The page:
Brains show us how to be the best boss
Neuroscience has started to identify the mechanisms that cause the creative, innovative and thinking parts of the brain to switch on or off, writes Ron Hyams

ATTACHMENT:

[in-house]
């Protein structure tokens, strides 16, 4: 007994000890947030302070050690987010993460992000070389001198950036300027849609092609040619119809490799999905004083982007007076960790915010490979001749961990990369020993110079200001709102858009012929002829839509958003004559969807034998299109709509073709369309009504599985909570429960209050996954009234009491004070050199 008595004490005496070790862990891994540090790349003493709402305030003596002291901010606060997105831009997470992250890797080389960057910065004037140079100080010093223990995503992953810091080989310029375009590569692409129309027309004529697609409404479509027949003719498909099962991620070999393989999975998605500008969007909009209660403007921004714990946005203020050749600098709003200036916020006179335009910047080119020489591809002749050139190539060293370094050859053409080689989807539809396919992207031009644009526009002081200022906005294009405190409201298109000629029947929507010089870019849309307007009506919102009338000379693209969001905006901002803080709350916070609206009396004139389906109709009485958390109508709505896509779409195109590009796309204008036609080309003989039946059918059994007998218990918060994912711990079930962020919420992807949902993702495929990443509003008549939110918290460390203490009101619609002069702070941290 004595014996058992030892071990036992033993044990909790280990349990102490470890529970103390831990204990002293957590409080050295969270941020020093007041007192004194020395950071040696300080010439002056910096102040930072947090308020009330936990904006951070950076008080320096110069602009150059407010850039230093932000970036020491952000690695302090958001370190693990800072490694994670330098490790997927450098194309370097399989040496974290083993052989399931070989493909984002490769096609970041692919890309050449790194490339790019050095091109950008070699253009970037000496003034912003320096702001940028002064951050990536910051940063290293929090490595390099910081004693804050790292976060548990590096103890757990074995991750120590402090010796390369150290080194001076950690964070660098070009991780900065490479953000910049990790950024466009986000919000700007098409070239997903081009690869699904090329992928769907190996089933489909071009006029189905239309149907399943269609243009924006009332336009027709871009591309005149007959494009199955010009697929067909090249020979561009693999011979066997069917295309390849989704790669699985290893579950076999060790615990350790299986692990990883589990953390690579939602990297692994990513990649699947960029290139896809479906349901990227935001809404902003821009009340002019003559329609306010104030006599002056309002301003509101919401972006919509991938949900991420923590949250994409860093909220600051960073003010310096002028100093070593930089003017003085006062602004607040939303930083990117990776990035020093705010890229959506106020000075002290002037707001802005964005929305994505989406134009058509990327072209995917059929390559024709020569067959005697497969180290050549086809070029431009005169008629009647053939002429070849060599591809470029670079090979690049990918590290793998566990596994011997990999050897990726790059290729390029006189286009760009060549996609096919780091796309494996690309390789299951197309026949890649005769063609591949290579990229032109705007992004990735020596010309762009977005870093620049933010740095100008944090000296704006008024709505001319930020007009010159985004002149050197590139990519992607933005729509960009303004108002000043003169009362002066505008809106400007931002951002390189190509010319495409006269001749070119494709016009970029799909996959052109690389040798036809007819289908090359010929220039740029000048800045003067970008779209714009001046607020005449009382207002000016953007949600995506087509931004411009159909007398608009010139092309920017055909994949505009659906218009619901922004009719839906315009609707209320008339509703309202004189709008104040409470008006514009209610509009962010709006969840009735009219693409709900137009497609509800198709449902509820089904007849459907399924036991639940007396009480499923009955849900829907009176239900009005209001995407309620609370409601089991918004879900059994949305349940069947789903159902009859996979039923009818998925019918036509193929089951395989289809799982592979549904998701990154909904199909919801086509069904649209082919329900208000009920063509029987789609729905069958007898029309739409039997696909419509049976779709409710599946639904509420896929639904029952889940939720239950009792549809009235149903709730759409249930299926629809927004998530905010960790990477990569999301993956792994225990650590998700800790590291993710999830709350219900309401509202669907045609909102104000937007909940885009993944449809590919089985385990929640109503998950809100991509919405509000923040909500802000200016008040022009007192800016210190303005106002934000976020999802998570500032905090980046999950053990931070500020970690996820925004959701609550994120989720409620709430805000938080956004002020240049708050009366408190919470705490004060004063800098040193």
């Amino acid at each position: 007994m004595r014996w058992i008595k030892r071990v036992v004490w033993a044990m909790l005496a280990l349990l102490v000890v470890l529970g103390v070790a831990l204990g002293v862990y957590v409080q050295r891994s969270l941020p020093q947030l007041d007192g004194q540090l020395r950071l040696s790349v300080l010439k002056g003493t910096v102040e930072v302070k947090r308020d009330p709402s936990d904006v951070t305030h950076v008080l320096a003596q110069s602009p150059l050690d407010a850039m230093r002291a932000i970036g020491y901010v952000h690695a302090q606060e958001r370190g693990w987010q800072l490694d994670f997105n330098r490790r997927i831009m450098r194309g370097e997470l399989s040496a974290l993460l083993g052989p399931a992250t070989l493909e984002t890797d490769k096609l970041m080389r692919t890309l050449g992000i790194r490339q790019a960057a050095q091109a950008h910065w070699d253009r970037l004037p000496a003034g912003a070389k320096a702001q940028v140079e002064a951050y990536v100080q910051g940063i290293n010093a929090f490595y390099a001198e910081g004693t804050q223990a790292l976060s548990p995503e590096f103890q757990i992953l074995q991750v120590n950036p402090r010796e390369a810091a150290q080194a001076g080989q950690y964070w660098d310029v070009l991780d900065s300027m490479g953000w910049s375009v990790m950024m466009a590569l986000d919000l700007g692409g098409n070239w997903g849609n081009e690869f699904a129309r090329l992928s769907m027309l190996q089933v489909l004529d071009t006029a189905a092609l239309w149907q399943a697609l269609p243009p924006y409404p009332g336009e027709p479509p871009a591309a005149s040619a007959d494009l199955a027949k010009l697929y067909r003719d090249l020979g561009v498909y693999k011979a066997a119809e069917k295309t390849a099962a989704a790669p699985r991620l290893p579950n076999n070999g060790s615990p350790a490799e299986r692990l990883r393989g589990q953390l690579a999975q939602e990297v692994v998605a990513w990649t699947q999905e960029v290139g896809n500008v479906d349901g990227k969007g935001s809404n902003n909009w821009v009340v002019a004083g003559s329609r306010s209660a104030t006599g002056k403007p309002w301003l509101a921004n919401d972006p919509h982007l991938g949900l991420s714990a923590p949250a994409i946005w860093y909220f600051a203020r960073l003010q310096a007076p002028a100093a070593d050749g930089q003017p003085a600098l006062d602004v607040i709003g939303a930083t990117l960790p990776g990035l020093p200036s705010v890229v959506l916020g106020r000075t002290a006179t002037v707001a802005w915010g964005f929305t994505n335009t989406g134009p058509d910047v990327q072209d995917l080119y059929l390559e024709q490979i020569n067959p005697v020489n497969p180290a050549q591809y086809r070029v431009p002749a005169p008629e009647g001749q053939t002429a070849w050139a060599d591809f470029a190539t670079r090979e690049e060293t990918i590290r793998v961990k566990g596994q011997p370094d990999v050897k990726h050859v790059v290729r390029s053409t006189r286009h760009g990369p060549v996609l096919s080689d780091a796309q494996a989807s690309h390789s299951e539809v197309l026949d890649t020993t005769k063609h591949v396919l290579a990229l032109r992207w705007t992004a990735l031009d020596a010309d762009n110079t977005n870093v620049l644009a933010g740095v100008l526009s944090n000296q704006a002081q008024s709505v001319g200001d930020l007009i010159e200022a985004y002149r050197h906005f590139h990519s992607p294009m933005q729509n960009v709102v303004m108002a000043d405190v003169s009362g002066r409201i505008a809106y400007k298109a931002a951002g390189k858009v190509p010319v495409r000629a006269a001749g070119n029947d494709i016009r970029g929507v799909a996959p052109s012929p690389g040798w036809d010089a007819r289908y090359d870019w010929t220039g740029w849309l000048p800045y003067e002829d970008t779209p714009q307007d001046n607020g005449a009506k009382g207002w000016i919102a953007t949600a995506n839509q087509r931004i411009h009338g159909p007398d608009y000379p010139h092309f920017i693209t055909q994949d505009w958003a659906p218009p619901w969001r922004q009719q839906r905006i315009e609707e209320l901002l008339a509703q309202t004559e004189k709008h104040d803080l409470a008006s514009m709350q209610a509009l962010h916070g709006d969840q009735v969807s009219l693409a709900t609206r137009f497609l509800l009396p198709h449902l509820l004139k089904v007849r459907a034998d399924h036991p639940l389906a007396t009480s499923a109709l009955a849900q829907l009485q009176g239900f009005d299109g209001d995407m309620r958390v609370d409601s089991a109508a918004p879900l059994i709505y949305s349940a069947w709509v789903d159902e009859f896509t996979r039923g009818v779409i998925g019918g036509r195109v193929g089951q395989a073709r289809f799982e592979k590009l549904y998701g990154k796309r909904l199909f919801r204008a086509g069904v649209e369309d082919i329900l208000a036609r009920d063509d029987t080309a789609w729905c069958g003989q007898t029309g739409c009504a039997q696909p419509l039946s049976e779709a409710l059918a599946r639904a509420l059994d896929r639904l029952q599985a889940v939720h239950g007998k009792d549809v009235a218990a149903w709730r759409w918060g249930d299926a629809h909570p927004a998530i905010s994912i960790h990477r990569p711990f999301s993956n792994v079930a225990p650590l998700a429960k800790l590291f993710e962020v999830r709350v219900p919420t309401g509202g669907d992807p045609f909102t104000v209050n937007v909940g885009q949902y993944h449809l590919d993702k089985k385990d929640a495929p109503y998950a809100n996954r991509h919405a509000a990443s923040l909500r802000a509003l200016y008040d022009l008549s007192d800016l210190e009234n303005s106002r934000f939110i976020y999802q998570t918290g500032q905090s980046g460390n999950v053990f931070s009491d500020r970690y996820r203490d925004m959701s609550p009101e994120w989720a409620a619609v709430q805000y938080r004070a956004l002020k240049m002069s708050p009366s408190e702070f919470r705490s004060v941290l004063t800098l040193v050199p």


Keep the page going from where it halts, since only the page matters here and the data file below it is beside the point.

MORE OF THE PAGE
What leadership styles enable people to think innovatively and perform at their best? Neuroscience has started to identify the mechanisms that cause the creative, innovative and thinking parts of the brain to switch on or off. This understanding helps leaders to create the conditions where brains work best. The story starts in 1848. Railway engineer Phineas Gage was hammering in a steel rod when it lit a spark and ignited a charge, hurling a metre-long steel shaft straight through his skull. Gage was not killed, though he was blinded in one eye. But his personality changed radically. He could not stick to plans and uttered the "grossest profanities", becoming moody and unemployable. This indicated there was a link between the brain and the personality, and Gage became the first subject in the annals of neuroscience. With magnetic resonance imaging scanning, scientists can now study which parts of the brain fire off under different conditions. Scientists have realised that people hav...